JL: No, she’s really taped to the wall.

JS: No, she is not!

JL: She really is. See, what I do is take two photographs and put them together. In the first picture she’s actually standing on a box or some sort of platform. So you can kinda make out that her foot isn’t exactly how it would look if she were actually taped to a wall. But she’s standing on something and I rotated her counter-clockwise a tad to give it the look like she’s not just standing there. Then I photoshopped some more tape, but I took the real tape from another section. There was actually just one piece of tape, I think, around her middle and I used that image to make it look like she was taped there. But she really wasn’t.

A lot of these photographs are a composite of two to three different photographs put together. Sometimes less, sometimes more.

JS: The pictures are all really fun. Is there a way in which you see your photographs as being distinctly “Dad-ish”?

JL: I think there is an aspect of the photos that is maybe more crazy? Maybe moms wouldn’t want to put the kids in what seems like a crazy scenario?

JS: Yeah, maybe not! Most moms, or dads for that matter, wouldn’t think of taping the baby to the wall, but it really works out to be super fun and inspiring…

So, now I’m going to ask you some of our founder Tom Matlack’s Man-to-Man questions. These are the same questions Tom asks all his interviewees and we like to pepper them in here and there with everyone we interview.

JL: Okay… (laughs).

JS: So, who taught you about manhood?

JL: My dad worked a lot, he was in the restaurant industry, he owned a couple of restaurants, so he was there when I woke up, but he came home after I went to bed. So growing up, I really cherished the time I had to spend with him. But as far as growing up and becoming a man, I have to say I guess my mom kind of taught me about manhood. She didn’t talk too much about what a man should do, it was more what a child should do, but it was about respect, taking care of the elders. But it wasn’t exactly about “being a man”.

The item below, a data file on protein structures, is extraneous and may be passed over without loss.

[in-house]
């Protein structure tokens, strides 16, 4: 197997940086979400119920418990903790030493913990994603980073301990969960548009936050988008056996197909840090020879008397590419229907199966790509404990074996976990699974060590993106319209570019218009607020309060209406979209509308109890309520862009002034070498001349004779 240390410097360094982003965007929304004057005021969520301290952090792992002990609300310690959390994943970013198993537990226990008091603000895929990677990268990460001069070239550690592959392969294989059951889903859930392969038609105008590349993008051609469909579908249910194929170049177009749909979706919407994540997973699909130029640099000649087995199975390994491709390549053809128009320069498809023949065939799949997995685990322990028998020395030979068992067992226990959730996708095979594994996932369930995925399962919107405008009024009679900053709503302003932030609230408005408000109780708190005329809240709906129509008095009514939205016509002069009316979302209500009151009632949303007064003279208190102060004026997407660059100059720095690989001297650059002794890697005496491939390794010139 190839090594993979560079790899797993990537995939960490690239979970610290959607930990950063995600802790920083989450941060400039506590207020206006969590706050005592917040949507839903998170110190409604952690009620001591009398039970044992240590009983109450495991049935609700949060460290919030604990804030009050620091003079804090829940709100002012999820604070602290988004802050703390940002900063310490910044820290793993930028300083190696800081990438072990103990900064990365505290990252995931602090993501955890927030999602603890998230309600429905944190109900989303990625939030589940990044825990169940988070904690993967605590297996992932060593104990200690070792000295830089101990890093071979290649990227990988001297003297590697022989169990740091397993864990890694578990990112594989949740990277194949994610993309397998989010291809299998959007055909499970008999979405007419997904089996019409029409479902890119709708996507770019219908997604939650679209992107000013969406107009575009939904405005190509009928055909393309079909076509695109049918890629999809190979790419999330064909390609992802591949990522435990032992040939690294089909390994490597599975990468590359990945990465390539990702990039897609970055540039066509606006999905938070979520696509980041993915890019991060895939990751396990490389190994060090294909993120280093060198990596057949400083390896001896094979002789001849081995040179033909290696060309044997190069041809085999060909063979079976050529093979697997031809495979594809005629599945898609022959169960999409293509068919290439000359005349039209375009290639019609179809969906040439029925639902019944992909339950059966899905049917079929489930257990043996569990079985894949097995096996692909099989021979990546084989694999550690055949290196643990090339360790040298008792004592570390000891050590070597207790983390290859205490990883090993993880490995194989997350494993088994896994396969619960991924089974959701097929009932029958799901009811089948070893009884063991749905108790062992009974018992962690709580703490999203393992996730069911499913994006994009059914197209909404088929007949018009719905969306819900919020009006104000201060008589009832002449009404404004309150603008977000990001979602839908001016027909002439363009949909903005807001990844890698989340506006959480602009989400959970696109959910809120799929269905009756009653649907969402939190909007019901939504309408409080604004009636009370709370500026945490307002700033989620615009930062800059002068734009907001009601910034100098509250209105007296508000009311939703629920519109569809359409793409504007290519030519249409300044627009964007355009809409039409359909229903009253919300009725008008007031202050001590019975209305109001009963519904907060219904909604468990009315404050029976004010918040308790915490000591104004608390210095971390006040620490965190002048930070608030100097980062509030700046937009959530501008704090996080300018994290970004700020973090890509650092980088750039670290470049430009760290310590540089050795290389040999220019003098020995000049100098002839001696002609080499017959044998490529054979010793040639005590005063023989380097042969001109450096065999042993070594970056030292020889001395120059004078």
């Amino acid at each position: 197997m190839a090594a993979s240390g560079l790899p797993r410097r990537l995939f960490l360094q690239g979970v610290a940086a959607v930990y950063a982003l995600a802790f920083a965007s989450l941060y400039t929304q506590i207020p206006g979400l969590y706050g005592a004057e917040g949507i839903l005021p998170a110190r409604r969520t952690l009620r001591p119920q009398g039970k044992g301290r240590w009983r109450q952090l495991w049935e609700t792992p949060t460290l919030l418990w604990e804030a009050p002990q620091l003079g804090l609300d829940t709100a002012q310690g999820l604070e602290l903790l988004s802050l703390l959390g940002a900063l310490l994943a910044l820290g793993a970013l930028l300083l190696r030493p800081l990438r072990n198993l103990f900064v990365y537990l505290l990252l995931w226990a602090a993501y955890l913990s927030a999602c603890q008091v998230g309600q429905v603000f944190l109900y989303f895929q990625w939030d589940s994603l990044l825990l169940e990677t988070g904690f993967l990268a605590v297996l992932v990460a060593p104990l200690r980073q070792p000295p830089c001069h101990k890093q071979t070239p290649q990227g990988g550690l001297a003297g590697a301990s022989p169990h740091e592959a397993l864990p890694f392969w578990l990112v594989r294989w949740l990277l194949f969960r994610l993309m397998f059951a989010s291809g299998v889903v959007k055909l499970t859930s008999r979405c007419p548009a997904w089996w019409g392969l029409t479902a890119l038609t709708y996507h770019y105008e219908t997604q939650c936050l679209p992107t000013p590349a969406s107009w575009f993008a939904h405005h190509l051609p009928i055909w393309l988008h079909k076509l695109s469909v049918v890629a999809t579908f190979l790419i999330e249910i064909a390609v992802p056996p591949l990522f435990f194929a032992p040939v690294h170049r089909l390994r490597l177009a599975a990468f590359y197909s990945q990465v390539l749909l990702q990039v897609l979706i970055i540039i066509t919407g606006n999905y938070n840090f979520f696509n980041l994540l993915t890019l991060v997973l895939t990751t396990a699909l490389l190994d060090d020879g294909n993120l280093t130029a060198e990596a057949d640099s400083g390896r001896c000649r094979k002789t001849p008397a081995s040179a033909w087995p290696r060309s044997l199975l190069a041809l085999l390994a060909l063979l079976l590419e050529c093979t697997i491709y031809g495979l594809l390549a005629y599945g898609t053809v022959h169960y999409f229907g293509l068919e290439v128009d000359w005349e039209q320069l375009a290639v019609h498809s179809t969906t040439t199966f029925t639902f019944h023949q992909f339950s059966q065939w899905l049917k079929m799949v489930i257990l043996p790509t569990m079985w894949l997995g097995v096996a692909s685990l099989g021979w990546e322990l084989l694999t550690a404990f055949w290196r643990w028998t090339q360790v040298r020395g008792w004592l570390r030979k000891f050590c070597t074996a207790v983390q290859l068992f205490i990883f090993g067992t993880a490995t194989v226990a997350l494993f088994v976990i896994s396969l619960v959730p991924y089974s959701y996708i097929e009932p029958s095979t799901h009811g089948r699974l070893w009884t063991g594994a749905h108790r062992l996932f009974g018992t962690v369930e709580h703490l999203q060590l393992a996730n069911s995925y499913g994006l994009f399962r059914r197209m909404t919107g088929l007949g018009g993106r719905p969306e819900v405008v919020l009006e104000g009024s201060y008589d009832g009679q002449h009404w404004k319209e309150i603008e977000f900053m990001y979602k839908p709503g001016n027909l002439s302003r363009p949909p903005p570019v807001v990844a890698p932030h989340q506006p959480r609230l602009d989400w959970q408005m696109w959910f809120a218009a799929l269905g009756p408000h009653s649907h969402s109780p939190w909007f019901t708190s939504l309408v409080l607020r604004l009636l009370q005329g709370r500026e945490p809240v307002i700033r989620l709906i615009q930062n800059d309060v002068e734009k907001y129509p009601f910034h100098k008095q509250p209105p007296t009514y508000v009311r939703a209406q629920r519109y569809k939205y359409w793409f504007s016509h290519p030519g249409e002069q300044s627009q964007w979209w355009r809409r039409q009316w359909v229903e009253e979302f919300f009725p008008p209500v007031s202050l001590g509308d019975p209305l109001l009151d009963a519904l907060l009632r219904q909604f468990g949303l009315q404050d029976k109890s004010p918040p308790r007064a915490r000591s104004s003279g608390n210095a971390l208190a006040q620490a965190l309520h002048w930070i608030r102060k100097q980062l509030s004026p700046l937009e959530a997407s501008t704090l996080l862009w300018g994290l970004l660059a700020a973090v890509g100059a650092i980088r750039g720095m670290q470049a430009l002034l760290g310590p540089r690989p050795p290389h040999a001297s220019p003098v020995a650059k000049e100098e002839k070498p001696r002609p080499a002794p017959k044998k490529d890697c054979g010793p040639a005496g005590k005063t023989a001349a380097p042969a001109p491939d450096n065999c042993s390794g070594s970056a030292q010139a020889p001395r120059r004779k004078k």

There are so many things that influenced me and got me to where I am today: I’d have to thank my wife, my kids, I would have to thank my parents and my whole family. I think every one has a little bit of influence on how I developed as a man.

JS: What two words would describe your father?

JL: Kind and Carefree.

JS: What’s so interesting about those two words is that is exactly the idea of the kind of dad you seem like from your pictures.

JL: Yeah, that is interesting.

JS: So Tom’s final question: Have you been more successful in your public or your private life?

JL: I would say private. I mean, I don’t consider success by money or by what you have. I consider success how happy I am in my life. I have a loving wife who supports what I do. I have two crazy rambunctious kids who don’t listen to me, and I have tons of fun with them. I think it’s a huge success that I’ve made it this far and my kids are happy.


For more photographs by Jason Lee, visit his Flickr at jwlphotography where you can find these images, his blog Kristin and Kayla, or book Jason as your wedding or event photographer via his blog, JWL Photography.

*Photo courtesy of jwlphotography via flickr

About Joanna Schroeder

Joanna Schroeder is a feminist writer and editor with a special focus in issues facing raising boys and gender in the media. Her work has appeared on Redbook, Yahoo!, xoJane, MariaShriver.com, TIME.com, and more. She and her husband are outdoor sports enthusiasts raising very active sons. She is currently co-editing a book of essays for boys and young men with author and advocate Jeff Perera. Follow her shenanigans on Twitter.


  1. CajunMick says:

    Ms. Shroeder:
    Fantastic images. Thank you for sharing with us. Makes me want to do something creative myself.


  1. […] April of 2012, The Good Men Project interviewed Jason Lee, a dad whose ‘shopped photos of his daughters, Kristin and Kayla see the sisters in themed […]